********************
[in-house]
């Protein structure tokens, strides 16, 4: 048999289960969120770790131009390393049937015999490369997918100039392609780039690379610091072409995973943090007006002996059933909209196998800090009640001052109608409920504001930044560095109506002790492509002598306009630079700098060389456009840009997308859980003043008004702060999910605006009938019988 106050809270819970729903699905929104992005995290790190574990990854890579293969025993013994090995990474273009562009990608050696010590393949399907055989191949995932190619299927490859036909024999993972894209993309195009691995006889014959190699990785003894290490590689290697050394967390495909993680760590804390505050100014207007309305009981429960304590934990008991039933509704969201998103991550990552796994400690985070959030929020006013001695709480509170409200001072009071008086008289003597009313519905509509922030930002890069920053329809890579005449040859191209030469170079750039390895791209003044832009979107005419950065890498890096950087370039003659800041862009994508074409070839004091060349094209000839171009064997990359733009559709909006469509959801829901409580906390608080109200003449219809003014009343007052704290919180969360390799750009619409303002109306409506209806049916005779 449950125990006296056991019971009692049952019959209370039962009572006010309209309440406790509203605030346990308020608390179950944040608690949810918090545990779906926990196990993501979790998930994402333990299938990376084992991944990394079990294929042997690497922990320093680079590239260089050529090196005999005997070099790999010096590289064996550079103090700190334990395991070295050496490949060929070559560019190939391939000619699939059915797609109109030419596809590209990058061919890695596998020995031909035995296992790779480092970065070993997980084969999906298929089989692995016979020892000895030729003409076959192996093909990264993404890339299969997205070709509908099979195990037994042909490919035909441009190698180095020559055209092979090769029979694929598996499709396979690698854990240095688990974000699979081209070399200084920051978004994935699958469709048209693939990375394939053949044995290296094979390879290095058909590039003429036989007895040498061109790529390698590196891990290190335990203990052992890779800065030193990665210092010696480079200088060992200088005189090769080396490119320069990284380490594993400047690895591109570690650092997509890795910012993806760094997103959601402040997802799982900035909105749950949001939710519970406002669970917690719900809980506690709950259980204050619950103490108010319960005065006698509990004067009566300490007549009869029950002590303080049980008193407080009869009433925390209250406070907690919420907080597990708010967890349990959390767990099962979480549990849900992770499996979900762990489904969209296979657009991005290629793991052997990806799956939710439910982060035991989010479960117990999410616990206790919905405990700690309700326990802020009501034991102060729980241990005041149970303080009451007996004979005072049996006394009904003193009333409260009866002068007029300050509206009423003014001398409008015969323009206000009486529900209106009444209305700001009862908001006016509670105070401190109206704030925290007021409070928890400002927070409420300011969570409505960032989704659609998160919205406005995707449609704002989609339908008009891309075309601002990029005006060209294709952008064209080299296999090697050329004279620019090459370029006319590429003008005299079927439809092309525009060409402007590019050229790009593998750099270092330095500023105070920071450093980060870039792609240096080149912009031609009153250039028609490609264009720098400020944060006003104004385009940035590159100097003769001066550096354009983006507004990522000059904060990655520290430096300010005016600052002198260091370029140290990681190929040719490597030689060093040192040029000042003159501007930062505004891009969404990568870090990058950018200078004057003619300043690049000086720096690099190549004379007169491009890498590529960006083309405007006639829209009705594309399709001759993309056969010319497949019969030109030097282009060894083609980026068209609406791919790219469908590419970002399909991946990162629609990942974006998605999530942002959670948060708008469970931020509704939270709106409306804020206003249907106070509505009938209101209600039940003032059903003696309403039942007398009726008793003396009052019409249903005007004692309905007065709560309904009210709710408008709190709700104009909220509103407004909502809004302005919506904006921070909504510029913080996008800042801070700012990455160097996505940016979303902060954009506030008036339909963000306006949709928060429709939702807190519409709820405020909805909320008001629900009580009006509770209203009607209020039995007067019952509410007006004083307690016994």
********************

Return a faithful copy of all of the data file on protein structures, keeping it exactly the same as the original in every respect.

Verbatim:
[in-house]
């Protein structure tokens, strides 16, 4: 048999289960969120770790131009390393049937015999490369997918100039392609780039690379610091072409995973943090007006002996059933909209196998800090009640001052109608409920504001930044560095109506002790492509002598306009630079700098060389456009840009997308859980003043008004702060999910605006009938019988 106050809270819970729903699905929104992005995290790190574990990854890579293969025993013994090995990474273009562009990608050696010590393949399907055989191949995932190619299927490859036909024999993972894209993309195009691995006889014959190699990785003894290490590689290697050394967390495909993680760590804390505050100014207007309305009981429960304590934990008991039933509704969201998103991550990552796994400690985070959030929020006013001695709480509170409200001072009071008086008289003597009313519905509509922030930002890069920053329809890579005449040859191209030469170079750039390895791209003044832009979107005419950065890498890096950087370039003659800041862009994508074409070839004091060349094209000839171009064997990359733009559709909006469509959801829901409580906390608080109200003449219809003014009343007052704290919180969360390799750009619409303002109306409506209806049916005779 449950125990006296056991019971009692049952019959209370039962009572006010309209309440406790509203605030346990308020608390179950944040608690949810918090545990779906926990196990993501979790998930994402333990299938990376084992991944990394079990294929042997690497922990320093680079590239260089050529090196005999005997070099790999010096590289064996550079103090700190334990395991070295050496490949060929070559560019190939391939000619699939059915797609109109030419596809590209990058061919890695596998020995031909035995296992790779480092970065070993997980084969999906298929089989692995016979020892000895030729003409076959192996093909990264993404890339299969997205070709509908099979195990037994042909490919035909441009190698180095020559055209092979090769029979694929598996499709396979690698854990240095688990974000699979081209070399200084920051978004994935699958469709048209693939990375394939053949044995290296094979390879290095058909590039003429036989007895040498061109790529390698590196891990290190335990203990052992890779800065030193990665210092010696480079200088060992200088005189090769080396490119320069990284380490594993400047690895591109570690650092997509890795910012993806760094997103959601402040997802799982900035909105749950949001939710519970406002669970917690719900809980506690709950259980204050619950103490108010319960005065006698509990004067009566300490007549009869029950002590303080049980008193407080009869009433925390209250406070907690919420907080597990708010967890349990959390767990099962979480549990849900992770499996979900762990489904969209296979657009991005290629793991052997990806799956939710439910982060035991989010479960117990999410616990206790919905405990700690309700326990802020009501034991102060729980241990005041149970303080009451007996004979005072049996006394009904003193009333409260009866002068007029300050509206009423003014001398409008015969323009206000009486529900209106009444209305700001009862908001006016509670105070401190109206704030925290007021409070928890400002927070409420300011969570409505960032989704659609998160919205406005995707449609704002989609339908008009891309075309601002990029005006060209294709952008064209080299296999090697050329004279620019090459370029006319590429003008005299079927439809092309525009060409402007590019050229790009593998750099270092330095500023105070920071450093980060870039792609240096080149912009031609009153250039028609490609264009720098400020944060006003104004385009940035590159100097003769001066550096354009983006507004990522000059904060990655520290430096300010005016600052002198260091370029140290990681190929040719490597030689060093040192040029000042003159501007930062505004891009969404990568870090990058950018200078004057003619300043690049000086720096690099190549004379007169491009890498590529960006083309405007006639829209009705594309399709001759993309056969010319497949019969030109030097282009060894083609980026068209609406791919790219469908590419970002399909991946990162629609990942974006998605999530942002959670948060708008469970931020509704939270709106409306804020206003249907106070509505009938209101209600039940003032059903003696309403039942007398009726008793003396009052019409249903005007004692309905007065709560309904009210709710408008709190709700104009909220509103407004909502809004302005919506904006921070909504510029913080996008800042801070700012990455160097996505940016979303902060954009506030008036339909963000306006949709928060429709939702807190519409709820405020909805909320008001629900009580009006509770209203009607209020039995007067019952509410007006004083307690016994």